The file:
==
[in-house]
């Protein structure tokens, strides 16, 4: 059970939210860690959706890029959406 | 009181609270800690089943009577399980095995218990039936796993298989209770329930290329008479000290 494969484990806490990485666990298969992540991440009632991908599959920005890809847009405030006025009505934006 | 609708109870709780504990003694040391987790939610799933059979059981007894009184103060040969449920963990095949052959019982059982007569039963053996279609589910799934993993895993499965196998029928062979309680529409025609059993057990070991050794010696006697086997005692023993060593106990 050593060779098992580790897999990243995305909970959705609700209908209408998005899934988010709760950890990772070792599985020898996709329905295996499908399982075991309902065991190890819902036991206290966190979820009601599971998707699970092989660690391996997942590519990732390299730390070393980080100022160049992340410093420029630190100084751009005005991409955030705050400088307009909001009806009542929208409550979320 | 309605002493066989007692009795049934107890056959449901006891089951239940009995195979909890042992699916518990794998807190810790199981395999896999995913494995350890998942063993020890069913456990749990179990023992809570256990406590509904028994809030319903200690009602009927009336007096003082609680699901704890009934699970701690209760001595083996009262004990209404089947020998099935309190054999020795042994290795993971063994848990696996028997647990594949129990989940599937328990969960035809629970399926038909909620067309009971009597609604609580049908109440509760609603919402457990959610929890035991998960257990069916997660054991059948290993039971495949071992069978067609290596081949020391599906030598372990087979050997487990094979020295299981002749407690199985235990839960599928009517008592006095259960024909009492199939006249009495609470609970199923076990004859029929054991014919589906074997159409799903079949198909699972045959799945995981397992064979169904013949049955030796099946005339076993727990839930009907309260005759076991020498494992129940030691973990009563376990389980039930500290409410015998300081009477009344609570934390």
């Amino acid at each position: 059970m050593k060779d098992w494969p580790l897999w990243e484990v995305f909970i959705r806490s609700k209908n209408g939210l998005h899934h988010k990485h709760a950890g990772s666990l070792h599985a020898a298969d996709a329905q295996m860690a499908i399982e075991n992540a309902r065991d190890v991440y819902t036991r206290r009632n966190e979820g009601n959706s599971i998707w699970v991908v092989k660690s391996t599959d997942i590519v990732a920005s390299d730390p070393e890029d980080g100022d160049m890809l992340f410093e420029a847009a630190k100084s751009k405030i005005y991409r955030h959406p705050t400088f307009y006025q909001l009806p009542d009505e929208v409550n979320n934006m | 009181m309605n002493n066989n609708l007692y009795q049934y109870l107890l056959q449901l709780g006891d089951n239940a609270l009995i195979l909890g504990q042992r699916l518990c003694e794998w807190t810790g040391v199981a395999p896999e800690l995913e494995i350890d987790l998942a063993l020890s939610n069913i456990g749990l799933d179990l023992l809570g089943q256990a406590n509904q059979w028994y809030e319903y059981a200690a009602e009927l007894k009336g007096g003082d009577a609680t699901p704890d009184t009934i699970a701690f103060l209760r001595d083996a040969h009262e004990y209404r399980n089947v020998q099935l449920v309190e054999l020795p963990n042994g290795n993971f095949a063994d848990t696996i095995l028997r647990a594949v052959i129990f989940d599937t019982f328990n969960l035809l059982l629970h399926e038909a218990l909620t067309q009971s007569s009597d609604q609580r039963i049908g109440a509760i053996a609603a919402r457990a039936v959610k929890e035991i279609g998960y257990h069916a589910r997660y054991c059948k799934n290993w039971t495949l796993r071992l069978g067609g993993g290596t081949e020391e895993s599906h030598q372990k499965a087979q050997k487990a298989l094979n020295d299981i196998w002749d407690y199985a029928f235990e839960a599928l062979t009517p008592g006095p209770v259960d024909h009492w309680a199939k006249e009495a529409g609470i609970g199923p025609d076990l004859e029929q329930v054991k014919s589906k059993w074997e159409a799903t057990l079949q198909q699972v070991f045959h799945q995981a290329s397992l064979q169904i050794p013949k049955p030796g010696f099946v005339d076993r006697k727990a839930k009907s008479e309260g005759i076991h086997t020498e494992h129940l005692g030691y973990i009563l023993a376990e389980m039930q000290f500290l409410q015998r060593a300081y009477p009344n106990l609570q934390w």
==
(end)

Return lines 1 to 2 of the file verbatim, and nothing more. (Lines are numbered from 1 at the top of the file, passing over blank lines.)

[in-house]
């Protein structure tokens, strides 16, 4: 059970939210860690959706890029959406 | 009181609270800690089943009577399980095995218990039936796993298989209770329930290329008479000290 494969484990806490990485666990298969992540991440009632991908599959920005890809847009405030006025009505934006 | 609708109870709780504990003694040391987790939610799933059979059981007894009184103060040969449920963990095949052959019982059982007569039963053996279609589910799934993993895993499965196998029928062979309680529409025609059993057990070991050794010696006697086997005692023993060593106990 050593060779098992580790897999990243995305909970959705609700209908209408998005899934988010709760950890990772070792599985020898996709329905295996499908399982075991309902065991190890819902036991206290966190979820009601599971998707699970092989660690391996997942590519990732390299730390070393980080100022160049992340410093420029630190100084751009005005991409955030705050400088307009909001009806009542929208409550979320 | 309605002493066989007692009795049934107890056959449901006891089951239940009995195979909890042992699916518990794998807190810790199981395999896999995913494995350890998942063993020890069913456990749990179990023992809570256990406590509904028994809030319903200690009602009927009336007096003082609680699901704890009934699970701690209760001595083996009262004990209404089947020998099935309190054999020795042994290795993971063994848990696996028997647990594949129990989940599937328990969960035809629970399926038909909620067309009971009597609604609580049908109440509760609603919402457990959610929890035991998960257990069916997660054991059948290993039971495949071992069978067609290596081949020391599906030598372990087979050997487990094979020295299981002749407690199985235990839960599928009517008592006095259960024909009492199939006249009495609470609970199923076990004859029929054991014919589906074997159409799903079949198909699972045959799945995981397992064979169904013949049955030796099946005339076993727990839930009907309260005759076991020498494992129940030691973990009563376990389980039930500290409410015998300081009477009344609570934390």